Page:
# Definition of convergence of $\sum_{i=-\infty}^\infty a_i$

This is a really basic question, but I'm unsure about the definition for convergence of $$\sum_{i=-\infty}^\infty a_i$$ The definition $$\sum_{i=-\infty}^\infty a_i=\lim_{n\to \infty} \sum_{i=-n}^n a_i$$ seems too loose to me, but the strongest definition I can think of: $$\sum_{i=-\infty}^\infty a_i=\lim_{\|A\|\to \infty}\sup_{A\subset\mathbb{Z}}\sum_{i\in A}a_i$$ seems too strong. There are also others like $$\sum_{i=-\infty}^\infty a_i=\lim_{n\to\infty}\sum_{i=-n}^{0}a_i+\lim_{n\to\infty}\sum_{i=1}^na_i$$ but this seems a bit arbitrary.

More specifically: if I'm asked to show that a certain series of functions $$\sum_{i=-\infty}^\infty f_i$$ converges, then which sequence of partial sums should I consider?

edit: yet another possibility is to consider these types of series only if they converge absolutely, in which case these considerations are irrelevant.

edit2: The problem with the splitting definition is that it does not seem to work when considering different modes of convergence. For example, if I want to show that $$\sum_{i=-\infty}^\infty f_i$$ converges uniformly, I would need for a given $$\epsilon$$ need to find a $$\delta(\epsilon)$$ s.t. for $$N>n$$ the $$N$$th partial sum close enough to the limit function for all $$x$$ in my domain. However, here we have no well defined $$N$$th partial sum, since we have split our sum in the definition of the limit. So how do we define uniform convergence in this case?

• The last, the splitting in the series with positive indices and the series with negative indices is the usual definition. Just like an improper Riemann integral $\int_{-\infty}^{\infty} f(x)\,dx$ is said to converge if both $\int_0^{\infty} f(x)\,dx$ and $\int_{-\infty}^0 f(x)\,dx$ converge. Commented Mar 6, 2016 at 18:45
• @DanielFischer thank you for your answer. Can you take a look at my edit? Commented Mar 6, 2016 at 18:55
• You can phrase the splitting definition as "for all $\varepsilon > 0$ there are $M,N \in \mathbb{N}$ such that for all $m \geqslant M$ and $n \geqslant N$ one has $\biggl\lvert \sum\limits_{i = -m}^n a_i - S\biggr\rvert < \varepsilon$". It's easy to get the formulation for uniform convergence from that. Of course absolute convergence is most convenient, but sometimes one also needs to deal with conditional convergence. Commented Mar 6, 2016 at 19:02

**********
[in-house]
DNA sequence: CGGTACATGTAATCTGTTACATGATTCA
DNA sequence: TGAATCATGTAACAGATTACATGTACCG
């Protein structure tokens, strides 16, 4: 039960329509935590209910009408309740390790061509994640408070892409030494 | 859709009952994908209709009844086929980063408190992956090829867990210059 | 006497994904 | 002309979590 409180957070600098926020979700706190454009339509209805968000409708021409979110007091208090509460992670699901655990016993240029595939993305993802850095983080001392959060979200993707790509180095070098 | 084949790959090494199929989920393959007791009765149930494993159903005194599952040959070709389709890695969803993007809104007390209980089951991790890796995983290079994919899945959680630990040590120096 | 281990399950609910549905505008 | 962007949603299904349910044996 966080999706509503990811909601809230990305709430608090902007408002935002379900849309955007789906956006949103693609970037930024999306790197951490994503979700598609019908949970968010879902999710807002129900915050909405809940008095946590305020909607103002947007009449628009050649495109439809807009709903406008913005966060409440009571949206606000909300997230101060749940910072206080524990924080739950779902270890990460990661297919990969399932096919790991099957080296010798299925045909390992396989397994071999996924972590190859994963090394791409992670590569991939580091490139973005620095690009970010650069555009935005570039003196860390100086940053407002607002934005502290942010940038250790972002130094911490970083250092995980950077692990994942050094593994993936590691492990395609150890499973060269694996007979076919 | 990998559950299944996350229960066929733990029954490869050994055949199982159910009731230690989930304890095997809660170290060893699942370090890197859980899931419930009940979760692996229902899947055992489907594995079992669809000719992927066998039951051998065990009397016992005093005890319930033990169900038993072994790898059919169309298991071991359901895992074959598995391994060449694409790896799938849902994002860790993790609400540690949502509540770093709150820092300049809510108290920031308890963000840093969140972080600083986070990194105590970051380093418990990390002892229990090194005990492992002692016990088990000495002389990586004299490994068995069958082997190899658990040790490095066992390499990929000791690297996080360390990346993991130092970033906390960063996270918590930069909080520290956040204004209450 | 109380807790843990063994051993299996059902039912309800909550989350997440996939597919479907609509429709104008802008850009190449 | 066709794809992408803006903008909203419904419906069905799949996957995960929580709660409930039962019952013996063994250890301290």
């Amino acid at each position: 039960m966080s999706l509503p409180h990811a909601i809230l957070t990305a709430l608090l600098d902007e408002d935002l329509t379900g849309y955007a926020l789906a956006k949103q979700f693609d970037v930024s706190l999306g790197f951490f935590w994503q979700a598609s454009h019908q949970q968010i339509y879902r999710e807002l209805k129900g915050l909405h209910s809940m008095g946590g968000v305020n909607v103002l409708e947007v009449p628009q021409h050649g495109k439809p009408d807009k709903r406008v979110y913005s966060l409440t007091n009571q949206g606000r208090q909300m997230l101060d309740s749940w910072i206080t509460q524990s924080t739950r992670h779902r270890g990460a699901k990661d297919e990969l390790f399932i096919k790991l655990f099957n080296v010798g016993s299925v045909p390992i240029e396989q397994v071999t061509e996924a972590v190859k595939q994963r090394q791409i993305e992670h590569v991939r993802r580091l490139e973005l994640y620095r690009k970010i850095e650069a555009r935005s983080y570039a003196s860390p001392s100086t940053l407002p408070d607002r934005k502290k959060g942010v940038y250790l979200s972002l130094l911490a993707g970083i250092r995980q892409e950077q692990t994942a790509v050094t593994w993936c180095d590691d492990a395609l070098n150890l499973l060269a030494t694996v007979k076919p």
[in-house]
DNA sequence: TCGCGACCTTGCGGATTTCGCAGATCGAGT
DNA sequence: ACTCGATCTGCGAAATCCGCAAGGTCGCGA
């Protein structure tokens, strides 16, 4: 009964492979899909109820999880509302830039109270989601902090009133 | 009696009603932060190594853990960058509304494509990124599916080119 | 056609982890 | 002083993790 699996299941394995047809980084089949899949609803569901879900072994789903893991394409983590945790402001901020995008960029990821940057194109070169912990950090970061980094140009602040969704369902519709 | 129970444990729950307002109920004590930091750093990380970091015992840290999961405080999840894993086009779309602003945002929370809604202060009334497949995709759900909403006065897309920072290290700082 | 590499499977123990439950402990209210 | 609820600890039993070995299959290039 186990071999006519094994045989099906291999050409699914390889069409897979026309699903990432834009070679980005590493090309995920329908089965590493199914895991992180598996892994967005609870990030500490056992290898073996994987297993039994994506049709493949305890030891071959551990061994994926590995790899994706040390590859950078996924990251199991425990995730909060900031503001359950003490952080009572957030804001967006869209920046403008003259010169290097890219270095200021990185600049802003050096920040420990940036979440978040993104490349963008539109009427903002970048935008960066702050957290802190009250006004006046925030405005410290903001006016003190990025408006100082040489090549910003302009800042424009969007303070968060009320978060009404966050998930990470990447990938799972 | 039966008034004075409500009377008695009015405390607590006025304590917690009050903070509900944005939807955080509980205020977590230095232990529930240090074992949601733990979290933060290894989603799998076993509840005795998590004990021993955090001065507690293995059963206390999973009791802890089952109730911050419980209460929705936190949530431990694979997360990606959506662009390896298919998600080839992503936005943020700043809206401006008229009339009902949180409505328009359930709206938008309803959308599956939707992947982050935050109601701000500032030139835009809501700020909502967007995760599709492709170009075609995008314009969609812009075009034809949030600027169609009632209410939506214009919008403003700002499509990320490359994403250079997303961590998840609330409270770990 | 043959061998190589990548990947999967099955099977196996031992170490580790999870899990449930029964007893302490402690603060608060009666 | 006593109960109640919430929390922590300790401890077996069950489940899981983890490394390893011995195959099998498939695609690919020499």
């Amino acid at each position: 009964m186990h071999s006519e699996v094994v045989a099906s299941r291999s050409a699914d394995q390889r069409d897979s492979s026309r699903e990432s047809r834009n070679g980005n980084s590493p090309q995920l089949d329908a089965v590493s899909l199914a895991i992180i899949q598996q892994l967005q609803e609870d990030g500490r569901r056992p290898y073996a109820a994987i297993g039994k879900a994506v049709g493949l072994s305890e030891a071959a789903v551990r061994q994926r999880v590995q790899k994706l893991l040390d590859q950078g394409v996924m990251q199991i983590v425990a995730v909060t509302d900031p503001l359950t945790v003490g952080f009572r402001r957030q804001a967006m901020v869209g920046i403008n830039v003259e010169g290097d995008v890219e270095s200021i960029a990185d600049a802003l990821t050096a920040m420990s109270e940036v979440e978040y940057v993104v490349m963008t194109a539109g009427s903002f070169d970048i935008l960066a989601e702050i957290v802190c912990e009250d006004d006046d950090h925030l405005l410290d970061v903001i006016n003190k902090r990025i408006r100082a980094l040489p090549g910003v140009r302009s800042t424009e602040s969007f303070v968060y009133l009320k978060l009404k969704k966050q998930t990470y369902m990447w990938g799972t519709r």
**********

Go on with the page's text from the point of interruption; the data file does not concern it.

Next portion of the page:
• @DanielFischer: Those comments look like an answer to me. Commented Mar 6, 2016 at 20:09
• @joriki Yep, but I haven't yet found the time to write a full answer. Unless something intervenes, I'm going to start writing soon, however. Commented Mar 6, 2016 at 20:14

The usual definition of convergence for doubly infinite series or $\mathbb{Z}$-indexed series is that

$$\sum_{i = -\infty}^{\infty} a_i\tag{1}$$

is defined as convergent if the series

$$\sum_{i = 0}^{\infty} a_i\quad \text{and}\quad \sum_{k = 1}^{\infty} a_{-k}$$

both converge, and the value of the doubly infinite series is the sum of the values of these two series. For doubly infinite series of functions one then has uniform convergence if the series with nonnegative indices and the series with negative indices both converge uniformly.

We can also formulate the criterion without splitting the series, using the product partial order on $\mathbb{N}^2$ to make it a directed set, and say that $(1)$ converges if

$$\lim_{(m,n) \to (\infty,\infty)} \sum_{i = -m}^n a_i\tag{2}$$

exists. For a doubly infinite series of functions, uniform convergence again means uniform convergence of the net

$$S_{m,n} := \sum_{i = -m}^n a_i.$$

There is an exception, however. For Fourier series

$$\sum_{n = -\infty}^{\infty} c_n e^{inx},$$

when one is interested in pointwise (or uniform) convergence, one usually only considers the symmetric partial sums

$$\sum_{n = -N}^N c_n e^{inx}$$

and calls the Fourier series convergent (at $x$) if the limit of the symmetric partial sums at $x$ exists.

The convergence of a doubly infinite series as defined above evidently implies the convergence of the sequence of symmetric partial sums, but the symmetric partial sums can converge when the doubly infinite series doesn't converge, the limit of the symmetric partial sums is then (often) called the principal value of the divergent doubly infinite series. This is all analogous to the situation of improper Riemann integrals.

If all terms are in $\mathbb R$, the we can proceed as follows. Let \begin{align} I & = \{i : a_i\ge0\}, \\ J & = \{i : a_i < 0\}. \end{align} Then let \begin{align} \sum_{i\in I} a_i & = \sup\left\{ \sum_{i\in I_0} a_i : I_0 \text{ is a finite subset of }I \right\} \tag 1 \\ \sum_{i\in J} a_i & = -\sup\left\{ \sum_{i\in I_0} -a_i : I_0 \text{ is a finite subset of }J \right\} \tag 2 \end{align} and finally $$\sum_{i=-\infty}^\infty a_i = \sum_{i\in I} a_i + \sum_{i\in J} a_i. \tag 3$$ This defines the sum except when both $(1)$ and $(2)$ are infinite. The series converges absolutely if both are finite.

One can write $$\sum_{i=-\infty}^\infty a_i = \lim_{n\to\infty} \sum_{i=-n}^n a_i \tag 4$$ and in some cases that converges even when $(1)$ and $(2)$ are infinite. But in that case "rearrangements" of the sum, such as $$\lim_{n\to\infty} \sum_{i=-n}^{2n} a_i$$ sometimes have values differing from that of $(4)$. However, $(4)$ agrees with $(3)$ in all cases where at least one of $(1)$ and $(2)$ is finite.

If $a_i\in\mathbb C$, we can apply all of the above to real and imaginary parts separately in every term, getting the real and imaginary parts of the entire sum.